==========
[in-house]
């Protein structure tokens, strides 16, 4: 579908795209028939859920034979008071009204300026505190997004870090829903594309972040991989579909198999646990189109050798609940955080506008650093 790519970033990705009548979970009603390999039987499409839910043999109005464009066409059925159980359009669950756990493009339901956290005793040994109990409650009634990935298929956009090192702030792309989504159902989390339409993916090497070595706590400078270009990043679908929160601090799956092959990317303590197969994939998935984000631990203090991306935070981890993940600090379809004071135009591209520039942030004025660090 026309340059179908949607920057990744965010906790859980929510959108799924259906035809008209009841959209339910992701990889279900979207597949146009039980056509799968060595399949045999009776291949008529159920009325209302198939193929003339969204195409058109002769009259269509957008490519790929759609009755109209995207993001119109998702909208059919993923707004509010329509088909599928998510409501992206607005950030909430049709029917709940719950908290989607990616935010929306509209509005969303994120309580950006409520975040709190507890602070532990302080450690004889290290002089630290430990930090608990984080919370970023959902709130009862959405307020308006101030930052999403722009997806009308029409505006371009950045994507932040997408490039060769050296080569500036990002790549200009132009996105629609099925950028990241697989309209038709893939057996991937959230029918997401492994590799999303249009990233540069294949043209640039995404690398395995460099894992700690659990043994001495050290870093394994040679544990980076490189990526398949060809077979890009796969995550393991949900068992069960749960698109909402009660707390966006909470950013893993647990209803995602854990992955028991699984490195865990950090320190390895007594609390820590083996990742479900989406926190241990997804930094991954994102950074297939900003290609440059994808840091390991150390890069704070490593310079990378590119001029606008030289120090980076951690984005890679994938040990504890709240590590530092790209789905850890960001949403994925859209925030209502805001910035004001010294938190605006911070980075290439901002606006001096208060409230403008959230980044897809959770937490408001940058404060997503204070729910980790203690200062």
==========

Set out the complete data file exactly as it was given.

[in-house]
């Protein structure tokens, strides 16, 4: 579908795209028939859920034979008071009204300026505190997004870090829903594309972040991989579909198999646990189109050798609940955080506008650093 790519970033990705009548979970009603390999039987499409839910043999109005464009066409059925159980359009669950756990493009339901956290005793040994109990409650009634990935298929956009090192702030792309989504159902989390339409993916090497070595706590400078270009990043679908929160601090799956092959990317303590197969994939998935984000631990203090991306935070981890993940600090379809004071135009591209520039942030004025660090 026309340059179908949607920057990744965010906790859980929510959108799924259906035809008209009841959209339910992701990889279900979207597949146009039980056509799968060595399949045999009776291949008529159920009325209302198939193929003339969204195409058109002769009259269509957008490519790929759609009755109209995207993001119109998702909208059919993923707004509010329509088909599928998510409501992206607005950030909430049709029917709940719950908290989607990616935010929306509209509005969303994120309580950006409520975040709190507890602070532990302080450690004889290290002089630290430990930090608990984080919370970023959902709130009862959405307020308006101030930052999403722009997806009308029409505006371009950045994507932040997408490039060769050296080569500036990002790549200009132009996105629609099925950028990241697989309209038709893939057996991937959230029918997401492994590799999303249009990233540069294949043209640039995404690398395995460099894992700690659990043994001495050290870093394994040679544990980076490189990526398949060809077979890009796969995550393991949900068992069960749960698109909402009660707390966006909470950013893993647990209803995602854990992955028991699984490195865990950090320190390895007594609390820590083996990742479900989406926190241990997804930094991954994102950074297939900003290609440059994808840091390991150390890069704070490593310079990378590119001029606008030289120090980076951690984005890679994938040990504890709240590590530092790209789905850890960001949403994925859209925030209502805001910035004001010294938190605006911070980075290439901002606006001096208060409230403008959230980044897809959770937490408001940058404060997503204070729910980790203690200062």